2 tsp garam masala (optional)
1 cup cherry tomatoes
2 tbsp chopped cilantro
hot sauce to taste
3 cups cooked grits

Heat up your trusty cast-iron skillet (or other large skillet) to medium. When it’s really hot, add your mushrooms and let them cook for a minute or two. Stir and add a pinch of salt over them. As they start cooking down and releasing their water, you can add the oil and kale. After about two minutes, crumble the tofu with your hands into the skillet. There should be bite-sized pieces and some smaller pieces. Add a bit more oil if necessary to keep it from sticking. Stir and then add all of the spices and stir again to get the spices incorporated. Reduce the heat to low. Allow to cook, stirring only once in while so that the tofu starts to get slightly brown and crispy in spots. After approximately 5 – 8 minutes, make a little space in the middle of the pan by moving everything else to the sides. Toss the tomatoes in the center and let everything cook for about 3 minutes. Stir and turn off the heat. Keep in mind that cooking times will vary depending on the type of tofu you are using, how much water is in it, if you are using cast-iron or not… Spoon over hot grits. Serve with fresh cilantro and hot sauce.

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Savory Semolina Cake (Sooji Dhokla) + YouTube Debut

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Savory Semolina Cake (Sooji Dhokla) + YouTube Debut

Hello and welcome to This Spicy Life!

Yesterday was the debut of my YouTube channel featuring a Sooji Dhokla recipe by my friend Leena. I think you will agree that Leena does a great job of showing how to make this delicious and easy snack. Please forgive my lack of filmmaking skills! Anyway, I think the video came out much better than expected for our first try. Click on the video at the top right corner to see our tutorial. We are hoping this is the first of many collaborations!

Here is a link to the YouTube Channel for ThisSpicyLife: 

Dhoklas are a light and satisfying snack that is popular in India. They can be made from semolina (sooji) or chickpea flour and eaten with a chutney. Dhoklas are usually steamed in special pan inside a larger pot. You can easily substitute a small cake pan or pie plate, as long as it fits inside of a large pot. Here we used a 6″ cake pan set on top of a wok stand inside of a large stock pot. Add enough water to reach almost to the top of the wok stand and set the cake pan on top of this. Put the lid on and you have a homemade steamer.

Leena’s Savory Semolina Cake (Sooji Dhokla)

Serves 6 – 8

  • 2 cups semolina or sooji (medium size is preferred)
  • 2 tbsp yogurt (unsweetened – can use soy or other yogurt)
  • 2 – 4 tbsp ginger-chili paste (1″ fresh ginger blended with 4-6 green chilis)
  • 1 1/2 tsp salt (or to taste)
  • 2 tsp sesame seeds
  • 3 tsp eno fruit salt (available at Asian grocery stores)
  • 2+ cups of water
  • 6 tbsp cilantro, finely chopped
  • 6 curry leaves, chopped (optional)
  • 2 green chilis, thinly sliced (optional)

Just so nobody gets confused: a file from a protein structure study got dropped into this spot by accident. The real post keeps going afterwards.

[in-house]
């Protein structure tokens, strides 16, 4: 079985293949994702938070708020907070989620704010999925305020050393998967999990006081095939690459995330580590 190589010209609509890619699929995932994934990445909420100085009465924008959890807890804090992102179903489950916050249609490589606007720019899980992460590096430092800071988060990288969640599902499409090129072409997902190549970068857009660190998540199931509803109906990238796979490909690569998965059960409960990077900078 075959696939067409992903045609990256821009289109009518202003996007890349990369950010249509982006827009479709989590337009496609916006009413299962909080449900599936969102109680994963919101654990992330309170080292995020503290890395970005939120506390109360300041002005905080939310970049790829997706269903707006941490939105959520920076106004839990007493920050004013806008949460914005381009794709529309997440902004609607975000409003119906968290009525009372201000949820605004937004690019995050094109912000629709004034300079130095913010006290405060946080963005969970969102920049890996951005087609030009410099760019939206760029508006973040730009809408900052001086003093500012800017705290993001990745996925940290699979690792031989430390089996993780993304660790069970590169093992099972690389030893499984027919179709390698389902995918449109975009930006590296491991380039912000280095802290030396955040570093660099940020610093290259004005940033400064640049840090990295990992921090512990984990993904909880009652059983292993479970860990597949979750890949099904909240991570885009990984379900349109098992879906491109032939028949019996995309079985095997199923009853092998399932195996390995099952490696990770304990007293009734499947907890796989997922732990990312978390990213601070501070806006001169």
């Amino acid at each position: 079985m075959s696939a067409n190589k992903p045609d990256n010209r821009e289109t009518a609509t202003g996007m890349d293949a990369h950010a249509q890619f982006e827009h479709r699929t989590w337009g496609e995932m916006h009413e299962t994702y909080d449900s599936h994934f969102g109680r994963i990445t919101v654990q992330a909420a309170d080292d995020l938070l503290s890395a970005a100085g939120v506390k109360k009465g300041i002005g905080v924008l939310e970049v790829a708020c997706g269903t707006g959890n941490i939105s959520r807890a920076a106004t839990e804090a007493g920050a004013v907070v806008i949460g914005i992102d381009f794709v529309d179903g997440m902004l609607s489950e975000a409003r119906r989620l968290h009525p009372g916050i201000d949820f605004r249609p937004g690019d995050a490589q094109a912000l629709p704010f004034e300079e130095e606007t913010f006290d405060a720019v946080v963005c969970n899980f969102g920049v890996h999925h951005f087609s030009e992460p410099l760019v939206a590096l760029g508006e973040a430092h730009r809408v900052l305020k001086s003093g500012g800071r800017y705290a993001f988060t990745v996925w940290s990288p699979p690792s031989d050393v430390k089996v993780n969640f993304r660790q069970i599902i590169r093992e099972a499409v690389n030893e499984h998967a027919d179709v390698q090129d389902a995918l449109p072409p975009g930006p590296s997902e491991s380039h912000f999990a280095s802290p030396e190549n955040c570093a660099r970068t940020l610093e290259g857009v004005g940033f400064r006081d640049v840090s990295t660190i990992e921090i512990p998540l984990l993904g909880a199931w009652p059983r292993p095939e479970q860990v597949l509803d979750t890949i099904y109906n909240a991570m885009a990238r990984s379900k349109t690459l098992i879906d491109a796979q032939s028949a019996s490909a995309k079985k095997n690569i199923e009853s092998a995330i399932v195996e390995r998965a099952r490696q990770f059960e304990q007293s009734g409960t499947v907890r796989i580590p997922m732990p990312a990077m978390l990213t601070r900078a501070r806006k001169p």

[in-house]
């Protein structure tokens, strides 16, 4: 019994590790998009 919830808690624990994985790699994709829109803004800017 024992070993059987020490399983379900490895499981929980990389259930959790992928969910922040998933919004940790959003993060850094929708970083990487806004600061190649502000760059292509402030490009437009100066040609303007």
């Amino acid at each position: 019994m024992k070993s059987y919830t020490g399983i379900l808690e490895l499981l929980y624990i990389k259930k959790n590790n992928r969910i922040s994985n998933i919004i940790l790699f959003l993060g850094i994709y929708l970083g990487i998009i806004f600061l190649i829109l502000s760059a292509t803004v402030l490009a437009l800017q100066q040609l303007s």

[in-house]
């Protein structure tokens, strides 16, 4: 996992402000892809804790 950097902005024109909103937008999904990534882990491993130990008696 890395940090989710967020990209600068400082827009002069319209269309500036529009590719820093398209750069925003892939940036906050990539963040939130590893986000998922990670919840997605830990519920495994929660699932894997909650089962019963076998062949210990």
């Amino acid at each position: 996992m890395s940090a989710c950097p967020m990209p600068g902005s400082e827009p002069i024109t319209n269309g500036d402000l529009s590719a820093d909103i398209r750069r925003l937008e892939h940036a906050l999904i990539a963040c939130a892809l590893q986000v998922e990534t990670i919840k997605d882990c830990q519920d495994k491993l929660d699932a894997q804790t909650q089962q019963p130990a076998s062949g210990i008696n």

• 1 tsp oil
  • 3 tsp mustard seeds
Method:
  1. Place the semolina in a large bowl. Add the yogurt, ginger-chili paste, salt and sesame seeds. Mix well.
  2. While continuing to mix, add enough water to make a medium thick batter.
  3. Set aside for 5 minutes. Add a bit more water if the batter has become too thick. You want the batter to easily fall in a chunky stream from a spoon.
  4. Oil your steaming pan (see note above about steaming) and set aside.
  5. In a small pan heat the oil to very hot. Add the mustard seeds and allow to cook until they start to pop. Add the curry leaves to the pan and immediately remove from heat. Set aside.
  6. Mix the cilantro and green chilis together and set aside.
  7. Remove 3/4 cup of batter into a smaller bowl. Add 1 tsp eno fruit salt and mix well. It will foam and bubble.
  8. Pour this into the steaming pan. Place the dhokla pan inside the steamer (see note above) and cover with the lid. Allow to steam for 8 minutes.
  9. Remove the dhokla pan from the pot.
  10. Sprinkle 2 tbsp of the reserved cilantro mixture over the top of the dhoklas.
  11. Sprinkle 1 tsp of mustard seeds over the top of the dhoklas.
  12. Using a pizza cutter or other small knife, cut the dhoklas into pieces approximately 2″ x 2″. Remove to a serving plate and serve with chutney.
  13. Repeat making more batches of dhoklas until the batter is done. There should be about 3 batches using a 6″ pan and 3/4 cup of batter to a pan.
Leena’s Green Chutney

Makes 1/2 cup of thick chutney

  • 2 tbsp raw peanuts
  • 1 tsp cumin seeds
  • 1 cup cilantro (coriander leaves) with stems and/or mint (leaves only)
  • pinch of salt
  • juice of 1/2 lemon
  • 1 or 2 green chilis, optional (to taste)
  • 1 clove of garlic
  1. Wash the cilantro and trim away any woody stems. Keep tender stems as they provide the most flavor. Clean the mint leaves but remove from stems and toss the stems. Set aside.
  2. Cut the green chili(s) and garlic into chunks and set aside.
  3. Blend the peanuts and cumin with about 1 tbsp of water.
  4. Add the cilantro/mint leaves, salt, about 1 tbsp of lemon juice, green chili and garlic to the peanut mixture.
  5. Blend until it becomes a fine, thick paste. Add more water if necessary to get it to blend smoothly.
  6. Adjust salt and lemon as needed.